NJ Man Double-Crossed by Town for Displaying Two Crosses in Front Yard
The Alliance Defense Fund sent a letter to the township of Livingston Friday that urges officials to stop using a town ordinance to prohibit a resident from displaying crosses in various areas of his own front yard. Police ordered the homeowner to take down a cross he had affixed to a tree in celebration of Lent after a neighbor opposed to his religious display complained.
“It’s ridiculous to stop citizens from displaying a cross on their own property,” said ADF Litigation Staff Counsel Jonathan Scruggs. “The Constitution guarantees the right of Americans to express their religious beliefs in this fashion, and no local ordinance can trump that. In this case, however, the ordinance itself doesn’t actually even prohibit these crosses. The law is being used in a vague fashion to stop him from doing what he wishes on his own private property.”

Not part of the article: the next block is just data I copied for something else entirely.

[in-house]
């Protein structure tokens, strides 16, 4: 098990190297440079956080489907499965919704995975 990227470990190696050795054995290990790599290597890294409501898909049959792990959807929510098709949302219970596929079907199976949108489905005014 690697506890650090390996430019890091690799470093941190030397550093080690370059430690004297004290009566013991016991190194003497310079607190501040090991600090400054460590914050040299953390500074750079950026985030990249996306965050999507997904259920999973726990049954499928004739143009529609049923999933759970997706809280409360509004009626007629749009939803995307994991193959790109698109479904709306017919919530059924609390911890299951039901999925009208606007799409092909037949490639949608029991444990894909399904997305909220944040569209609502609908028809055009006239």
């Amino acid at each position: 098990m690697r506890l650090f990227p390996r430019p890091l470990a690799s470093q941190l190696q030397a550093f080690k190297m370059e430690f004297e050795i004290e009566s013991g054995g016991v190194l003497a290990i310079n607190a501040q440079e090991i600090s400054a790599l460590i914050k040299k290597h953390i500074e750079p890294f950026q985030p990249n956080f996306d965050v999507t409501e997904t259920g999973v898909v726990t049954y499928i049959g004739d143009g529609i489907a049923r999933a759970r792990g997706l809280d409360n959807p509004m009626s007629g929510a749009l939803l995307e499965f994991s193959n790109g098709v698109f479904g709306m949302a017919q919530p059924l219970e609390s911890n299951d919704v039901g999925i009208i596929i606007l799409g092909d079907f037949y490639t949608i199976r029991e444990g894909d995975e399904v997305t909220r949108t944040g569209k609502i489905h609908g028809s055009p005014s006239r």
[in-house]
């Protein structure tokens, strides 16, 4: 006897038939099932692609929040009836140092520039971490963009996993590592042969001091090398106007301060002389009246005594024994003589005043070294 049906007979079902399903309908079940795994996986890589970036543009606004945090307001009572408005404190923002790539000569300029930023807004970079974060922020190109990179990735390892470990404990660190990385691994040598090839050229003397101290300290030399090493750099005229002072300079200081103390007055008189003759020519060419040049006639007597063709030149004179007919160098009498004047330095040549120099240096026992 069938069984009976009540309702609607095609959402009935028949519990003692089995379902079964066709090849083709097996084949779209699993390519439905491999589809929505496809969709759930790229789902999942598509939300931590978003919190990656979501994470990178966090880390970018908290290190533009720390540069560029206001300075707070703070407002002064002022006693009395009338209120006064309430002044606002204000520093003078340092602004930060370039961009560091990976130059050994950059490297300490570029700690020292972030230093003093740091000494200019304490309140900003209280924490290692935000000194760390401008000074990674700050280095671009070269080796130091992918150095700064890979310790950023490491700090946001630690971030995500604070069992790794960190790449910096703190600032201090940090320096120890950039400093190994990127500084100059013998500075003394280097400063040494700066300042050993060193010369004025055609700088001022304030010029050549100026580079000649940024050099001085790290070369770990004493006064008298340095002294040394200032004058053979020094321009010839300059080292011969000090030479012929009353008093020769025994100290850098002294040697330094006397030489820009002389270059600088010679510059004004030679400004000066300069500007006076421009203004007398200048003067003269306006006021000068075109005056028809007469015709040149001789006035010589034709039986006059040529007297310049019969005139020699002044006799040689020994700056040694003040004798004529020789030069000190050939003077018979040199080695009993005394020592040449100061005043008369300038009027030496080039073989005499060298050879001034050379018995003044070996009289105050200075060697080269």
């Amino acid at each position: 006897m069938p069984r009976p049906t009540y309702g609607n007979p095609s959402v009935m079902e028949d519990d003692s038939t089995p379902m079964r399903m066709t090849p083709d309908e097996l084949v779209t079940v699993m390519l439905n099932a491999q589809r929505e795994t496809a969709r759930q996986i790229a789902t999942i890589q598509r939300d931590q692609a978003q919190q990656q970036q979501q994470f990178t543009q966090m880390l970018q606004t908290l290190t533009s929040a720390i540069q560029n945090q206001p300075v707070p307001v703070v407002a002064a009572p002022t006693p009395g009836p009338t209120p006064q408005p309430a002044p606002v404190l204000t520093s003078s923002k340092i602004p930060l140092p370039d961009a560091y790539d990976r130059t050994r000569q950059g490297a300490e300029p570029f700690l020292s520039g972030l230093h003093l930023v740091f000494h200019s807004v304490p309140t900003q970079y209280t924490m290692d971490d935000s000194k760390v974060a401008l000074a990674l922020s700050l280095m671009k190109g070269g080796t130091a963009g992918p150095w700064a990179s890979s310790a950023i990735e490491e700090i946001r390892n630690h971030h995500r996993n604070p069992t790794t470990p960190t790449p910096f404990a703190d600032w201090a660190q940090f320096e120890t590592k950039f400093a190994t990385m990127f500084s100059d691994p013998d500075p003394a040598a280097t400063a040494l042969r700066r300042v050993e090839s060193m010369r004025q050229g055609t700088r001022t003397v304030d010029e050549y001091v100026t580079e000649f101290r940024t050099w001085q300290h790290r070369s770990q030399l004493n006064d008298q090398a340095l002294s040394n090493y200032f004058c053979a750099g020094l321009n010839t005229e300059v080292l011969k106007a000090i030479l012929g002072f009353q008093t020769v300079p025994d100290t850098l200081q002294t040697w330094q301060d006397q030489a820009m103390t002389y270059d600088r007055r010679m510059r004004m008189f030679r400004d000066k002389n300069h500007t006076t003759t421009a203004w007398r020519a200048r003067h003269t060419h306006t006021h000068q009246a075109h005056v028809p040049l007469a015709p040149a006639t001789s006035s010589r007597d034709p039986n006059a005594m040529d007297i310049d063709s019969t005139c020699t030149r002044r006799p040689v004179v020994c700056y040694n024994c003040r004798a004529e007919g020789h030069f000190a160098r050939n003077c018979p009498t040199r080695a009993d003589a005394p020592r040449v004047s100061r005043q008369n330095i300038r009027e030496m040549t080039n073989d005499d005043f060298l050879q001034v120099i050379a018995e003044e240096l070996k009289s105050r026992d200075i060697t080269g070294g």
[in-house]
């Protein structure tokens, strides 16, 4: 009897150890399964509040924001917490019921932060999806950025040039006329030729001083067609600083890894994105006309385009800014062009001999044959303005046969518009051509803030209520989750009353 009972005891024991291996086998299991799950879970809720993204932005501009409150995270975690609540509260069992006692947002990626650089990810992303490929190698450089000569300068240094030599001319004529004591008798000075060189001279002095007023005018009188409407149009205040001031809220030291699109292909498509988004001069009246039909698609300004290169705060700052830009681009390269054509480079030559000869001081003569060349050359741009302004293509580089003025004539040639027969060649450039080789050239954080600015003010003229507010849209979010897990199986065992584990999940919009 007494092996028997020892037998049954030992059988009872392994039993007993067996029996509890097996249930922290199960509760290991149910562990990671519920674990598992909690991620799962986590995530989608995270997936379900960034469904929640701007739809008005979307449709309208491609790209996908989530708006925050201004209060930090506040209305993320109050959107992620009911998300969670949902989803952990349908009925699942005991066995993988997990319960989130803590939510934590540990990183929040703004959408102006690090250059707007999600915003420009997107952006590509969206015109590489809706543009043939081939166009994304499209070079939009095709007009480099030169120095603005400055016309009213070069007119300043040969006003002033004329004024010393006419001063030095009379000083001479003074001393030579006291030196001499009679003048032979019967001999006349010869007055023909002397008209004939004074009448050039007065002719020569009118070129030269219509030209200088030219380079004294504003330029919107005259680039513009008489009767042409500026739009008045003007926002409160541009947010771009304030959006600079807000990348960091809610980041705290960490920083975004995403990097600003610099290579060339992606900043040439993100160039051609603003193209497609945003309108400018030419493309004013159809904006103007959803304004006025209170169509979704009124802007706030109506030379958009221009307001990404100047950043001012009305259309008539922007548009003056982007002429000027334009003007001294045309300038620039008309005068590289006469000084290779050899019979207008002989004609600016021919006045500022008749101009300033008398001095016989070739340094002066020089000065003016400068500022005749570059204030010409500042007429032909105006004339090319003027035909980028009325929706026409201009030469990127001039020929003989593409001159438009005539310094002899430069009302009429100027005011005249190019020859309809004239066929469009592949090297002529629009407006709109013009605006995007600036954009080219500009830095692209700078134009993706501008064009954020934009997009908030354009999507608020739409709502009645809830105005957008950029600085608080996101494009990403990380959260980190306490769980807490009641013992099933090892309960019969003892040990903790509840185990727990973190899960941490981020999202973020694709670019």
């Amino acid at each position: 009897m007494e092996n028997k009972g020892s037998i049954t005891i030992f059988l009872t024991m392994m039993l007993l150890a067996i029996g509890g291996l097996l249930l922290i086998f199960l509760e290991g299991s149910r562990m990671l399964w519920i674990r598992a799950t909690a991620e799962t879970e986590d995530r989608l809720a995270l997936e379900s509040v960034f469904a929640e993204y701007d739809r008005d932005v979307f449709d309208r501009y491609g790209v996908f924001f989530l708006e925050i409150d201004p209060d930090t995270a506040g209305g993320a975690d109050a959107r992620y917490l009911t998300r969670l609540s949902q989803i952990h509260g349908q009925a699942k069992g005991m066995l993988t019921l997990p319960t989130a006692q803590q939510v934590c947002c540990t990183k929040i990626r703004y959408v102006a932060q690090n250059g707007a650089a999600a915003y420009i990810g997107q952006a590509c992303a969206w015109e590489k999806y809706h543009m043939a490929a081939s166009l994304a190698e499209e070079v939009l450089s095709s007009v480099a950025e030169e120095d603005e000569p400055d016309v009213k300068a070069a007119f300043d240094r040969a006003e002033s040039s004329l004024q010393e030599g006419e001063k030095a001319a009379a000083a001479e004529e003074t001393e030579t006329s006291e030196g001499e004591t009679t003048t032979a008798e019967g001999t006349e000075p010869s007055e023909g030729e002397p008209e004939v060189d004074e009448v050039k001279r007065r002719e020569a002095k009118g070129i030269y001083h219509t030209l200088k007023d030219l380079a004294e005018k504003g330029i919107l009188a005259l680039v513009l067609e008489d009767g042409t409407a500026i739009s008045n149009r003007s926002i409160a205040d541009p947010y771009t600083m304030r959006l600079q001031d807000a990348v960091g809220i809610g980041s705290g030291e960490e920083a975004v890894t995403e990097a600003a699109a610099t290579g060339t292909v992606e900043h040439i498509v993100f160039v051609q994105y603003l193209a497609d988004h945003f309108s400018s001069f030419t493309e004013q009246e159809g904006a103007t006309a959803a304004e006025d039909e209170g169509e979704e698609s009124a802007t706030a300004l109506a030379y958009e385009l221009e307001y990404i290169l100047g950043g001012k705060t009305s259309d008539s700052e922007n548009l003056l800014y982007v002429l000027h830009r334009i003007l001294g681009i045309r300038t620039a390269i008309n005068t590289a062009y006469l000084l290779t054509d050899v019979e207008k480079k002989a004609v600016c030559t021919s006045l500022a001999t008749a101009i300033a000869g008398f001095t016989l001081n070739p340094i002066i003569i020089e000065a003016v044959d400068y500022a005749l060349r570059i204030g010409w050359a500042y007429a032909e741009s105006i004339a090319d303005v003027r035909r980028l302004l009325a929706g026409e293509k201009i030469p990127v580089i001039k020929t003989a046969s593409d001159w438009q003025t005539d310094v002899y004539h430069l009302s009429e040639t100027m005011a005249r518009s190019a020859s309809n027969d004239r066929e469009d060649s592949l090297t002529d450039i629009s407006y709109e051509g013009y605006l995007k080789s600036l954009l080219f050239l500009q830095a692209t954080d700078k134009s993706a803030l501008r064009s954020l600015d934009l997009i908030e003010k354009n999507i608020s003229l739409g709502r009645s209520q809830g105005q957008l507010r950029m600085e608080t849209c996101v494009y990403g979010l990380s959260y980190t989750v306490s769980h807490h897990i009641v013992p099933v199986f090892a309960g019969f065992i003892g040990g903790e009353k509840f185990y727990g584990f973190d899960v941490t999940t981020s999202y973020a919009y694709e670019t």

In April, Patrick Racaniello displayed a 31-by-19-inch wooden cross on a tree in his front yard to celebrate the season of Lent. When an irate neighbor screamed objections about the cross at him and his family, Racaniello called the police, who later ordered him to remove the cross because it was located on a tree within eight feet from the curb. Fearing a citation, Racaniello complied.
Still desiring to display his cross, Racaniello built a 6-by-4-foot wooden cross and placed it in his yard nine feet from the curb. Township officials told him that he was again in violation of Livingston Ordinance 178-11 and that the township requires a 10-foot right-of-way into his yard. The zoning inspector then sent Racaniello a letter that demanded he “move the cross to another location on your property, outside of the Township right-of-way and not on any tree….”….
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